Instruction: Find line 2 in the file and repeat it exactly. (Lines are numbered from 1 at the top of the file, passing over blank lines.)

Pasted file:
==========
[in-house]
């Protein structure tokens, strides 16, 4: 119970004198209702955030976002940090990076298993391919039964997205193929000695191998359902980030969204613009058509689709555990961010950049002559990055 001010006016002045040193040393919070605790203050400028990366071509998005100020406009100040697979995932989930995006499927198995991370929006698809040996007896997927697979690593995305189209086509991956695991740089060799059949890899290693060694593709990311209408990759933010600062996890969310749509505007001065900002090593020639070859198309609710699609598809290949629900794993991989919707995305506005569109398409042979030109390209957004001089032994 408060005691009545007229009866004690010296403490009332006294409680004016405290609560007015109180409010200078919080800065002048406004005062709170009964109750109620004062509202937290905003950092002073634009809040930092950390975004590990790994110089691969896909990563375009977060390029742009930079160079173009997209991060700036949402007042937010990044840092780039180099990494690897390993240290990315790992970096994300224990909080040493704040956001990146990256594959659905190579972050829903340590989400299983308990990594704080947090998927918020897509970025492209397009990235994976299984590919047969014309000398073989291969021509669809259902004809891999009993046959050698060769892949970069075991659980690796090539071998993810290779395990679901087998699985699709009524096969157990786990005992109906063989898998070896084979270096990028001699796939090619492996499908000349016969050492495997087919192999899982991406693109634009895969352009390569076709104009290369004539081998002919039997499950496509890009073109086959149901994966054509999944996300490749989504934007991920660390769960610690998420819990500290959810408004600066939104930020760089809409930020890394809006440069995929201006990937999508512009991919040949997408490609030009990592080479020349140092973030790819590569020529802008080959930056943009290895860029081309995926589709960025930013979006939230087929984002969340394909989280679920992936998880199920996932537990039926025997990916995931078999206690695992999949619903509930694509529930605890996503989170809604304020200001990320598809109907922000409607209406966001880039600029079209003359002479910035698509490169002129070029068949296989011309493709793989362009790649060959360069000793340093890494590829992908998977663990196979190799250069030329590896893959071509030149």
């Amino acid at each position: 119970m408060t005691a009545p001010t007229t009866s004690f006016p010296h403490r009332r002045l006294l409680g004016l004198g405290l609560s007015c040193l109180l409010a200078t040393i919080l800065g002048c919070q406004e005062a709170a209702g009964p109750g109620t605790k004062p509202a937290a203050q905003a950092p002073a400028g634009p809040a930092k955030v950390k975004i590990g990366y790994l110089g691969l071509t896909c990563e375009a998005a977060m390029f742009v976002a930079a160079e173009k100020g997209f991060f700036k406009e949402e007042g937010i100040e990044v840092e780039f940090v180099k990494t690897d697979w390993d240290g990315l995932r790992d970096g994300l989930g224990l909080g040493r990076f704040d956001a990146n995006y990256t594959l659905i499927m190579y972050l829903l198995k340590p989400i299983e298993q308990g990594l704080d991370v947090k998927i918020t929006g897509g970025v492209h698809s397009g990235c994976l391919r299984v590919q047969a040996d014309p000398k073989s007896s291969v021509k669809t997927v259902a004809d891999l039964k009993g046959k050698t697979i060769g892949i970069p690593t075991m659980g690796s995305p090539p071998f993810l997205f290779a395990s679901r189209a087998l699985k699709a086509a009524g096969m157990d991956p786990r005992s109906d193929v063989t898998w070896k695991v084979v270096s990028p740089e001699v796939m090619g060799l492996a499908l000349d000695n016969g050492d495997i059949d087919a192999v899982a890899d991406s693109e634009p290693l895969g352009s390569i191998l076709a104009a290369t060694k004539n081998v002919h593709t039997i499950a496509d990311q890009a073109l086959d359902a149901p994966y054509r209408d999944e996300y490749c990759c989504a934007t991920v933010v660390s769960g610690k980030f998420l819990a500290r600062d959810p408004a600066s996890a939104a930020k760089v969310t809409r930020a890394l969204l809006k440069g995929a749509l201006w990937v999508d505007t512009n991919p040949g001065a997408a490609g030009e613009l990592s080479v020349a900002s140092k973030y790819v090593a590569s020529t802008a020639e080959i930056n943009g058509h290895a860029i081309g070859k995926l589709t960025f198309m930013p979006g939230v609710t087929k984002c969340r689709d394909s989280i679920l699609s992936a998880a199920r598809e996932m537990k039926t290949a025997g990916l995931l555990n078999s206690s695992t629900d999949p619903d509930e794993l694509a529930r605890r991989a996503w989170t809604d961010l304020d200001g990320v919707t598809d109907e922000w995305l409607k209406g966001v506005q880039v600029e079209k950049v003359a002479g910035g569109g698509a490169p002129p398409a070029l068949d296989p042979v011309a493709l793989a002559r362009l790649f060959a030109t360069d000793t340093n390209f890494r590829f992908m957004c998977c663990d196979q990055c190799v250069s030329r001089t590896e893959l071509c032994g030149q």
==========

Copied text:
């Protein structure tokens, strides 16, 4: 119970004198209702955030976002940090990076298993391919039964997205193929000695191998359902980030969204613009058509689709555990961010950049002559990055 001010006016002045040193040393919070605790203050400028990366071509998005100020406009100040697979995932989930995006499927198995991370929006698809040996007896997927697979690593995305189209086509991956695991740089060799059949890899290693060694593709990311209408990759933010600062996890969310749509505007001065900002090593020639070859198309609710699609598809290949629900794993991989919707995305506005569109398409042979030109390209957004001089032994 408060005691009545007229009866004690010296403490009332006294409680004016405290609560007015109180409010200078919080800065002048406004005062709170009964109750109620004062509202937290905003950092002073634009809040930092950390975004590990790994110089691969896909990563375009977060390029742009930079160079173009997209991060700036949402007042937010990044840092780039180099990494690897390993240290990315790992970096994300224990909080040493704040956001990146990256594959659905190579972050829903340590989400299983308990990594704080947090998927918020897509970025492209397009990235994976299984590919047969014309000398073989291969021509669809259902004809891999009993046959050698060769892949970069075991659980690796090539071998993810290779395990679901087998699985699709009524096969157990786990005992109906063989898998070896084979270096990028001699796939090619492996499908000349016969050492495997087919192999899982991406693109634009895969352009390569076709104009290369004539081998002919039997499950496509890009073109086959149901994966054509999944996300490749989504934007991920660390769960610690998420819990500290959810408004600066939104930020760089809409930020890394809006440069995929201006990937999508512009991919040949997408490609030009990592080479020349140092973030790819590569020529802008080959930056943009290895860029081309995926589709960025930013979006939230087929984002969340394909989280679920992936998880199920996932537990039926025997990916995931078999206690695992999949619903509930694509529930605890996503989170809604304020200001990320598809109907922000409607209406966001880039600029079209003359002479910035698509490169002129070029068949296989011309493709793989362009790649060959360069000793340093890494590829992908998977663990196979190799250069030329590896893959071509030149």